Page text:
Reinventing Curriculum

Learnings from a Traumatic Professional Development Experience

Background: This week’s blog post is about how CN un-traumatized ES after his professional development “experience."  Without CN, he presided over a 50-minute session on how to use our Collabrify Apps in the K-12 classroom, at a one-day professional development event at a regional high school.  

Elliot <visibly rattled>: I am still quite upset at what I heard — well, what I didn’t hear — and what I didn’t see at the PD Event earlier today at <bleeped-out> School.

Cathie <smiling knowingly>: Yes, yes, we know, you are a delicate soul underneath all that hair. Breathe in, breathe out. So, calmly, tell me, what didn’t you hear and didn’t see?

Elliot <arms flailing; words tumbling out>: Well, I was walking down a typical school hallway where six or so 50-minute PD sessions — how to use iPads, how to create a video, how to use games to teach math and so forth — each in a room, were in process — and, except for the presider, standing at the front of the room showing power points, the hallway was library quiet! And the lights were even off in some of the rooms....

Cathie: So the projected power points would be more visible, probably.

Elliot <becoming agitated again>:  But I didn’t hear conversation! All I heard were monologues!  I didn’t see teachers using their computing devices!

Cathie:  Hmm.... Presiders telling teachers how to use technology…

Elliot: Yes, yes, yes!  The presiders were talking the talk, but they weren’t walking the walk.

Cathie <rolling her eyes>:   Interesting locution; let’s try for an English to English translation — in other words, instead of presiders modeling how teachers might employ technology in their classrooms by having the attendees actually use their computing devices, the presiders simply talked at the attendees for 50 minutes.... Sounds like traditional PD sessions, frankly.

Elliot: And at my session, one attendee — there were only six in total — came in without a computer or even a paper notebook!

Cathie: Well, the power points were probably posted online, and the attendee clearly had no expectation that there would be a need to use a computing device during the PD sessions…  Only six attendees, eh? Ouch....

Elliot <exasperated>: At the break on the hour, the hallways were noisy again with teachers moving from session to session.... The topics of the sessions were what one might expect for a PD on technology in the classroom. For example, there were several sessions about different aspects of using iPads and Chromebooks in the classroom; there were several about making and using videos; there was one about using games to teach math; and so forth.

Cathie: Just like school — students taking decontextualized subjects ... algebra, history, science....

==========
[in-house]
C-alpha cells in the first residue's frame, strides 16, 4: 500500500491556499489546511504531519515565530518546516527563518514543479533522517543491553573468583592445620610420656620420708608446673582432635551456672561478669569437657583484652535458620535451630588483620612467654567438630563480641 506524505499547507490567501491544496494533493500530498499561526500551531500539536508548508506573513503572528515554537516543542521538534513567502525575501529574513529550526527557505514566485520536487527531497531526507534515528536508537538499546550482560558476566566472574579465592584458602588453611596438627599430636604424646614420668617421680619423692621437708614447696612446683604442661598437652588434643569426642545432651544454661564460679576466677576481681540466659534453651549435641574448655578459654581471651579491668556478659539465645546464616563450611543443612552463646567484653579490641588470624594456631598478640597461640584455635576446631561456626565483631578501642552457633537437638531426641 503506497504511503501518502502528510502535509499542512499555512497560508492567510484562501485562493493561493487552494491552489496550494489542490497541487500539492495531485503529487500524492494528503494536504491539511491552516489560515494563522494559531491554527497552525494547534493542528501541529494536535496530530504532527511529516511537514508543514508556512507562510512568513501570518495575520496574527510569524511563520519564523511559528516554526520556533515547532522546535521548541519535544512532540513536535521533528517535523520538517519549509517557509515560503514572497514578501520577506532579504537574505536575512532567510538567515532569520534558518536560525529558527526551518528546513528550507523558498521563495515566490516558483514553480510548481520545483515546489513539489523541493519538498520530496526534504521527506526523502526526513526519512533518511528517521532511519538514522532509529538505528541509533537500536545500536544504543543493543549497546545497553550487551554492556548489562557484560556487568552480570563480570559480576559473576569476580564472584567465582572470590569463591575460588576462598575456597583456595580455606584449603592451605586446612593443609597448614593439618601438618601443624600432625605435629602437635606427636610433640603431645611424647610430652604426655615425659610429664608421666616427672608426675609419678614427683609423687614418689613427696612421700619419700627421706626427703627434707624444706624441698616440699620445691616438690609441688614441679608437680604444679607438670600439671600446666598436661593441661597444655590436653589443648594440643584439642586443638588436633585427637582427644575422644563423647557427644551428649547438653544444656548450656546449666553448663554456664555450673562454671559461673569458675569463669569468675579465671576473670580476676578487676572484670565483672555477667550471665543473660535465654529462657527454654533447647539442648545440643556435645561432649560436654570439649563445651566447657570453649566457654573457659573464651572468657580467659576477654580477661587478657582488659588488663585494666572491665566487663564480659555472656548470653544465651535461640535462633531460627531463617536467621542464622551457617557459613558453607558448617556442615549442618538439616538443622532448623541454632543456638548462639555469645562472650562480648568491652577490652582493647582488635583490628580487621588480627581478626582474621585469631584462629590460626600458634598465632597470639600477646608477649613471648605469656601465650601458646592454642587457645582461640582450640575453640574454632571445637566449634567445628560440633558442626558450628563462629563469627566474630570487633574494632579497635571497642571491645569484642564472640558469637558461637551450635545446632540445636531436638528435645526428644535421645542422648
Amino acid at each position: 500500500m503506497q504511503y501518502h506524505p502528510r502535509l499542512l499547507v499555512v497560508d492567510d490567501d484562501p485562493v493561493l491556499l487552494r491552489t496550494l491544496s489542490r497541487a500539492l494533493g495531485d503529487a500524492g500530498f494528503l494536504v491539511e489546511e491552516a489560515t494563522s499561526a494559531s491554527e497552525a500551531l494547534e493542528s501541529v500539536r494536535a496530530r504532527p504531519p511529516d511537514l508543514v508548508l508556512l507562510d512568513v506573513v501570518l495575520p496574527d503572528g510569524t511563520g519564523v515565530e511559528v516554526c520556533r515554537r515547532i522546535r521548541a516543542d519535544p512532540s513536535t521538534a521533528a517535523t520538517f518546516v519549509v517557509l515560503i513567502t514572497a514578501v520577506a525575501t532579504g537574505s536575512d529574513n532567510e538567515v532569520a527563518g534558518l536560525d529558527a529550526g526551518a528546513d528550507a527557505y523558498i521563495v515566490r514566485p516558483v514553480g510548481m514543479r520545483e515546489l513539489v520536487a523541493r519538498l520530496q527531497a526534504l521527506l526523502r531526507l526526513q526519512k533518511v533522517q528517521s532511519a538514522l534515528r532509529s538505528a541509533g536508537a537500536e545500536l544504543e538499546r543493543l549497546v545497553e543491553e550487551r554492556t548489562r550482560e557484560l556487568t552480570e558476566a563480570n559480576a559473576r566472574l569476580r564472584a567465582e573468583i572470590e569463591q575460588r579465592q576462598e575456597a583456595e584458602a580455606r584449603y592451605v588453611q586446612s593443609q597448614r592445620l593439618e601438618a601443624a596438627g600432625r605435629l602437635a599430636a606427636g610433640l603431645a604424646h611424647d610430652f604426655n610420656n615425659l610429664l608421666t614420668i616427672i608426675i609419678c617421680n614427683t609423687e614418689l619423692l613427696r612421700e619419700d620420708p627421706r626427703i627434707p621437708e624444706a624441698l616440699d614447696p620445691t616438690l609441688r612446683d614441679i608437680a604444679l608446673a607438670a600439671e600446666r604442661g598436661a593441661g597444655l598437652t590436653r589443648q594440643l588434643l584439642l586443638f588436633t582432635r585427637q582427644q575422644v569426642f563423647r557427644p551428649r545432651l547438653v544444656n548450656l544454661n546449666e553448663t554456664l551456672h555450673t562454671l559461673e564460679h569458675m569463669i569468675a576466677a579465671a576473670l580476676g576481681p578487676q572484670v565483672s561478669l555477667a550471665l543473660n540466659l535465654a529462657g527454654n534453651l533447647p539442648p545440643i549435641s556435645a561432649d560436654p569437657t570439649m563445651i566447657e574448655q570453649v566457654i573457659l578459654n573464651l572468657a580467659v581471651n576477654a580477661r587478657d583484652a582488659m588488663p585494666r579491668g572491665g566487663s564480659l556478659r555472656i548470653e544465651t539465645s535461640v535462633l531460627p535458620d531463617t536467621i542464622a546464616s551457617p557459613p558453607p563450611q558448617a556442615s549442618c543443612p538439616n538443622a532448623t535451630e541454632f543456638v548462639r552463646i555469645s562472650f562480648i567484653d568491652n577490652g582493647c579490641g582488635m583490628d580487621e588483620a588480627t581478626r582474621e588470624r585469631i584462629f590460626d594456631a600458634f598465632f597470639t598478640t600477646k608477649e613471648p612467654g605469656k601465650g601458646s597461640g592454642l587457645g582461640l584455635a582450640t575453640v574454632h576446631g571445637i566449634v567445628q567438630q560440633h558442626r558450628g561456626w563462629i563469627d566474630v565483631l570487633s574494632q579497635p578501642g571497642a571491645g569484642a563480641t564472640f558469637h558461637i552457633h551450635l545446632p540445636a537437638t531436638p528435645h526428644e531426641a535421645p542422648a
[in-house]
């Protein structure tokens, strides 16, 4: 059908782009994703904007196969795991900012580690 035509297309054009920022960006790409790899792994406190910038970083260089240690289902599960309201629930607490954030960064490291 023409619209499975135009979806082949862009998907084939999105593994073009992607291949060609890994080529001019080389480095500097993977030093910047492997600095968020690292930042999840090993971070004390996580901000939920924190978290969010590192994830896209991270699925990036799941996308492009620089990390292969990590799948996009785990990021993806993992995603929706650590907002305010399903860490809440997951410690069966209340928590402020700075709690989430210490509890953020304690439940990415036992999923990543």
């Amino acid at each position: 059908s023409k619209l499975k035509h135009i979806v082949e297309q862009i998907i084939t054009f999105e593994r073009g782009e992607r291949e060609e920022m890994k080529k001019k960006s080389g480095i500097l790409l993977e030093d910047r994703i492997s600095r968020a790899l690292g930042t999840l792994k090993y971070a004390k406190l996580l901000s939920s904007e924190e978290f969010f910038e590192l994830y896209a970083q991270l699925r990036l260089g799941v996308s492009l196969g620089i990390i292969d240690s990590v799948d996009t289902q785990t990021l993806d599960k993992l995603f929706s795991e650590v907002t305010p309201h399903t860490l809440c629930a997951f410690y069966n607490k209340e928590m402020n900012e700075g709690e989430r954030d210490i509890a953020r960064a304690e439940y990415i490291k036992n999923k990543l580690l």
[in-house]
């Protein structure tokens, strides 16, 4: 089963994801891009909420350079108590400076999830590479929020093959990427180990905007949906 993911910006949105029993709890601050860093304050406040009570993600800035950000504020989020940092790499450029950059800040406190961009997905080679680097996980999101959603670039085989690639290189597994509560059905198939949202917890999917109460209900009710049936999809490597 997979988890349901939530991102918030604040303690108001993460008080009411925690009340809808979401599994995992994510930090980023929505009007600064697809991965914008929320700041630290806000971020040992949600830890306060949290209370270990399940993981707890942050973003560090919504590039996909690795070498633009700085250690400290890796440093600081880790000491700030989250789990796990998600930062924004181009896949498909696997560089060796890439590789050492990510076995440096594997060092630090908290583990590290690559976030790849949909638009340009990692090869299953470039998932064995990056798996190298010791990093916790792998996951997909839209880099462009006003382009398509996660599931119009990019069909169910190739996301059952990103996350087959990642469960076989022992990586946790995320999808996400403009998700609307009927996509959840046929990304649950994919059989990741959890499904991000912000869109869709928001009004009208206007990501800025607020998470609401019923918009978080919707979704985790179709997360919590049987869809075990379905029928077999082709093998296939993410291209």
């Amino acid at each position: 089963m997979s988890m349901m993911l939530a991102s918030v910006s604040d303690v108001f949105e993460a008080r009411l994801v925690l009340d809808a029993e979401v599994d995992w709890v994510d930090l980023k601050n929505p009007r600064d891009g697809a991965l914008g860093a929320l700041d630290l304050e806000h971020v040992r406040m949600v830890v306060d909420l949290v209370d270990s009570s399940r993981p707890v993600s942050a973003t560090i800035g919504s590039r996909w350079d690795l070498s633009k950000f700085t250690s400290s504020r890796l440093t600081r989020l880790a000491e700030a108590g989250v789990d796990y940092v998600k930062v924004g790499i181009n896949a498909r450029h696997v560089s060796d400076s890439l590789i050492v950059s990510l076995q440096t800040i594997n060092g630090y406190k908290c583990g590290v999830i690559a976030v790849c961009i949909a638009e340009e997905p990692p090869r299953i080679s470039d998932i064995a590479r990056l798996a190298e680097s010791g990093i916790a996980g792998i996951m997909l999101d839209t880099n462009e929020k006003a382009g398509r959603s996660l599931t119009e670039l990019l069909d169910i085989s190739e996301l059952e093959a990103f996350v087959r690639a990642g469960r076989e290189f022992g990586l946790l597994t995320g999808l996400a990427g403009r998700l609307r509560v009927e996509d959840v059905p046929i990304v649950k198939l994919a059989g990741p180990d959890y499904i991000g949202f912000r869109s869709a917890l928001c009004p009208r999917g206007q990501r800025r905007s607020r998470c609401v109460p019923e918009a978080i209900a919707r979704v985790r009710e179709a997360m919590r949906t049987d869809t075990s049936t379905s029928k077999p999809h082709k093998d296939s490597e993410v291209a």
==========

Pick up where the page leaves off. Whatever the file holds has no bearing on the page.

Elliot <again, becoming visibly agitated>: Yes, yes, yes! The PD sessions at the event were similarly decontextualized — your earlier comment about how the even was traditional PD was spot on....

Cathie <slyly smiling>: “Spot on” — where are you from, London?

Elliot <feigning exasperation>: AHEM....

Cathie <with an “I knew that was going to happen” look>: Let’s get back to the fact that there were only six attendees at your session wanting to learn how to use our collabrified apps....

Elliot <exhaling a resigned sigh>: And that’s three more than attended the last two workshops we ran on our collabrified apps....

Cathie: It’s not that the teachers don’t like apps that support synchronous collaboration; it’s just that the teachers aren’t ready to use technology to support collaboration — they are just now understanding how to use technology to have the students work solo in creating artifacts.... Give the teachers time, they will come around.

Elliot: At least in my 50-minute session I had attendees using the apps immediately — I even lent the fella without a computer my extra Chromebook!  And I got three “That’s cool” and two “That’s very cool"s!

Cathie <with a teasing smile>: So, you talked the talk and walked the walk, eh?

Elliot <laughing>:  I think you are making fun of me....

Cathie <putting on her patented angelic smile>: Oh no, I would never do that....

About the Authors

Cathie Norris is a Regents Professor and Chair in the Department of Learning Technologies, School of Information at the University of North Texas. Visit her site at www.imlc.io.

Elliot Soloway is an Arthur F. Thurnau Professor in the Department of CSE, College of Engineering, at the University of Michigan. Visit his site at www.imlc.io.

Find more from Elliot Soloway and Cathie Norris at their Reinventing Curriculum blog at thejournal.com/rc.

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